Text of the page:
School to move students to hotel
By Derrick DePledge
Advertiser Education Writer
Mid-Pacific Institute will move about 50 students into a Waikiki hotel for the rest of the school year after determining that a dormitory on its Manoa campus may not be safe, a school official said yesterday.
The students, who are going to the hotel this weekend, will be bused to and from school and will be chaperoned and have a curfew at the hotel, as they do on campus. The unusual situation follows an unpopular announcement in September that Mid-Pacific would suspend its tradition of student boarding at the end of the school year, which caused student protests and upset parents and alumni.
"Some students are really upset, and rightfully so," said Pat Garvey, the chief financial officer for the private school, where tuition is more than $11,500 a year and boarding costs an additional $9,000.
Garvey said the decision to suspend boarding and the choice to move students out of their dorms are not related.
Structural problems to sections of the half-century-old Wilcox dorm have worried the school, Garvey said, and now that the students are leaving, the school plans to tear the building down. "Our engineer said it's not unsafe now, but he couldn't say it wouldn't be unsafe in the future," he said.
The school opted to move the students a few weeks ago and notified parents. Some students will move in with nearby family members or guardians instead of the hotel. Garvey estimated it would cost the school $400,000 for transportation, staff and lodging to keep the students at a hotel through May. He asked that the name of the hotel not be published for student privacy.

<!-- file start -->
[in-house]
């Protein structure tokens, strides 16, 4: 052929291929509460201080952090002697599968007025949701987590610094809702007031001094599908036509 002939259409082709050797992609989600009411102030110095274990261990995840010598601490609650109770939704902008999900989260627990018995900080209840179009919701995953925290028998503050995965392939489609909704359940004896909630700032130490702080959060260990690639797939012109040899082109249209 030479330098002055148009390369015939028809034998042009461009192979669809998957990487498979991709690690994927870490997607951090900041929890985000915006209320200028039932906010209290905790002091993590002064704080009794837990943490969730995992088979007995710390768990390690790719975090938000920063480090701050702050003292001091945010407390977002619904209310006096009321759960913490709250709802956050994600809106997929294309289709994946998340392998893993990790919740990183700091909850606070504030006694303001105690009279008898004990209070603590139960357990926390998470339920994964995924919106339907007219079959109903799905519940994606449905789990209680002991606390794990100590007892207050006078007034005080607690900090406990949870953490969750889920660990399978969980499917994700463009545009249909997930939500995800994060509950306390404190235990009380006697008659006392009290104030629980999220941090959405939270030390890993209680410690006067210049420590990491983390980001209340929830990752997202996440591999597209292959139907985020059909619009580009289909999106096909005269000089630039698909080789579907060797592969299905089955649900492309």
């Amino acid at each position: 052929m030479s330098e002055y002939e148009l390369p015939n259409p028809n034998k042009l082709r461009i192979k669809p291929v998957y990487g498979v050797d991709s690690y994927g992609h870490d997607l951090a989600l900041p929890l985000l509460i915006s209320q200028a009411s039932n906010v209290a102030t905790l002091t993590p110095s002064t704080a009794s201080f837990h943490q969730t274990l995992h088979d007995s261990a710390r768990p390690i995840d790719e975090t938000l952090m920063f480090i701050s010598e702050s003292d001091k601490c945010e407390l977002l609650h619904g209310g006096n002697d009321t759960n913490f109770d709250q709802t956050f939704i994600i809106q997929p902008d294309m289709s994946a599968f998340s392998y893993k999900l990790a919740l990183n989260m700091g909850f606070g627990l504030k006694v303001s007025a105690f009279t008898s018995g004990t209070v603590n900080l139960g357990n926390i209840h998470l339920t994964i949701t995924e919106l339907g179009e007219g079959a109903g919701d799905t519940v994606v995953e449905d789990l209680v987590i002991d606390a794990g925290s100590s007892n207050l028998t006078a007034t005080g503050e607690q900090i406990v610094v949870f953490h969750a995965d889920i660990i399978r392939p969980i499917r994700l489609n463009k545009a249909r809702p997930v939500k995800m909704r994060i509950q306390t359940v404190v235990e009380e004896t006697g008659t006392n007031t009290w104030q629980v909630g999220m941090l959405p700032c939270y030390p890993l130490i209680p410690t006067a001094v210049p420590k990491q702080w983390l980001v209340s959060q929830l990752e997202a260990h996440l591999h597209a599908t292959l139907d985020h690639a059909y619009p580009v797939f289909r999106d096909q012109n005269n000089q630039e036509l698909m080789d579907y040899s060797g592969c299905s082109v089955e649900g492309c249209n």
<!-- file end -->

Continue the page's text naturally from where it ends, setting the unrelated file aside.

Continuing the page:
"It's been mixed," Garvey said of parent reaction. "They would obviously prefer that their children stay on campus."
Kurt Leong, who lives on Kaua'i, said his daughter, Ka'ala, a ninth-grader, is moving to the hotel. He said the family was disappointed that boarding would be suspended and has doubts about the school's explanations for the move.
Leong said he has been told by people at the school that the dorm has not been condemned and wonders what has changed since the start of the school year to force the school to move the students to a hotel. "That's another safety issue right there," he said of the idea of teenagers living in a hotel and being bused back and forth to school. "It's one thing after another.
"And if the building was really in that bad of shape, why didn't they do something before?"
Garvey confirmed that the dorm had not been condemned but said students are being moved for their long-term safety.
He also said the school may one day bring back student boarding. More than 70 students have to pay for boarding for the school to make it work financially in the existing building, he said, and only about 50 of the school's 1,100 students stayed on campus this year. School officials have said that the dorm population declined recently because of a drop in international students due to travel fears from SARS severe acute respiratory syndrome and visa restrictions since the Sept. 11, 2001, terrorist attacks.
All Mid-Pacific students lived in dorms a generation ago, and some of the school's alumni have discussed raising money so more students from Hawai'i could stay in the dorms. "We haven't closed the door on it," Garvey said. "It's our history. Our alumni is pretty passionate about it."
Reach Derrick DePledge at email@example.com or 525-8084.